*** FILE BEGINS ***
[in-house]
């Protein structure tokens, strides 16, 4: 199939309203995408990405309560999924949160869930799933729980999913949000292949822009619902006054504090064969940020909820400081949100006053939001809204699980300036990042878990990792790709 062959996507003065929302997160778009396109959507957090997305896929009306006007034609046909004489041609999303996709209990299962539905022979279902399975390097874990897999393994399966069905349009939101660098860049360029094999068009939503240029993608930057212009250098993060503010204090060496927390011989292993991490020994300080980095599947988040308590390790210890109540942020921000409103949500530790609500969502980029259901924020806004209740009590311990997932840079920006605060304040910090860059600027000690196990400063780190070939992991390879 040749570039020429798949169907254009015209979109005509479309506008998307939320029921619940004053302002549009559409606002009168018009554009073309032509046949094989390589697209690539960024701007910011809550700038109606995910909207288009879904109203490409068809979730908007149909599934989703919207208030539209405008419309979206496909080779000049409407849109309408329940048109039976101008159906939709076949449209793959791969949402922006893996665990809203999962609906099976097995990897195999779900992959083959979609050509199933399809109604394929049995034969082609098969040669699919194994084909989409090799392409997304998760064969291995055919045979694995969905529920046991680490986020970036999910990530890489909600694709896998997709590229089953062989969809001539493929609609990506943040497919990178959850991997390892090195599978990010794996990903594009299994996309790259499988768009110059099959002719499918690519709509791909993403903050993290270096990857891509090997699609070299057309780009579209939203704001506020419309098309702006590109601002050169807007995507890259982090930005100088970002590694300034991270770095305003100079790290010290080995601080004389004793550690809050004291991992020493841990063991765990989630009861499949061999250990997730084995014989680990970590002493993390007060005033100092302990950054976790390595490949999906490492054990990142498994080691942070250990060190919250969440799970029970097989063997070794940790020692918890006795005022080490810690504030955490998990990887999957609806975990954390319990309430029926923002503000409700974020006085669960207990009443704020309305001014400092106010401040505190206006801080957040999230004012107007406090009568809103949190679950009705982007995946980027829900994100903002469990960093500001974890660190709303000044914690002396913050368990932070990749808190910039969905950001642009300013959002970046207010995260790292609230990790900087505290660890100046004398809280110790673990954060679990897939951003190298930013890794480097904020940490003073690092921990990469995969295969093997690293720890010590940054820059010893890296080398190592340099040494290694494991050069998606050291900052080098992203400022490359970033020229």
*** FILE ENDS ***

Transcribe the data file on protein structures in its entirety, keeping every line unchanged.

[in-house]
């Protein structure tokens, strides 16, 4: 199939309203995408990405309560999924949160869930799933729980999913949000292949822009619902006054504090064969940020909820400081949100006053939001809204699980300036990042878990990792790709 062959996507003065929302997160778009396109959507957090997305896929009306006007034609046909004489041609999303996709209990299962539905022979279902399975390097874990897999393994399966069905349009939101660098860049360029094999068009939503240029993608930057212009250098993060503010204090060496927390011989292993991490020994300080980095599947988040308590390790210890109540942020921000409103949500530790609500969502980029259901924020806004209740009590311990997932840079920006605060304040910090860059600027000690196990400063780190070939992991390879 040749570039020429798949169907254009015209979109005509479309506008998307939320029921619940004053302002549009559409606002009168018009554009073309032509046949094989390589697209690539960024701007910011809550700038109606995910909207288009879904109203490409068809979730908007149909599934989703919207208030539209405008419309979206496909080779000049409407849109309408329940048109039976101008159906939709076949449209793959791969949402922006893996665990809203999962609906099976097995990897195999779900992959083959979609050509199933399809109604394929049995034969082609098969040669699919194994084909989409090799392409997304998760064969291995055919045979694995969905529920046991680490986020970036999910990530890489909600694709896998997709590229089953062989969809001539493929609609990506943040497919990178959850991997390892090195599978990010794996990903594009299994996309790259499988768009110059099959002719499918690519709509791909993403903050993290270096990857891509090997699609070299057309780009579209939203704001506020419309098309702006590109601002050169807007995507890259982090930005100088970002590694300034991270770095305003100079790290010290080995601080004389004793550690809050004291991992020493841990063991765990989630009861499949061999250990997730084995014989680990970590002493993390007060005033100092302990950054976790390595490949999906490492054990990142498994080691942070250990060190919250969440799970029970097989063997070794940790020692918890006795005022080490810690504030955490998990990887999957609806975990954390319990309430029926923002503000409700974020006085669960207990009443704020309305001014400092106010401040505190206006801080957040999230004012107007406090009568809103949190679950009705982007995946980027829900994100903002469990960093500001974890660190709303000044914690002396913050368990932070990749808190910039969905950001642009300013959002970046207010995260790292609230990790900087505290660890100046004398809280110790673990954060679990897939951003190298930013890794480097904020940490003073690092921990990469995969295969093997690293720890010590940054820059010893890296080398190592340099040494290694494991050069998606050291900052080098992203400022490359970033020229």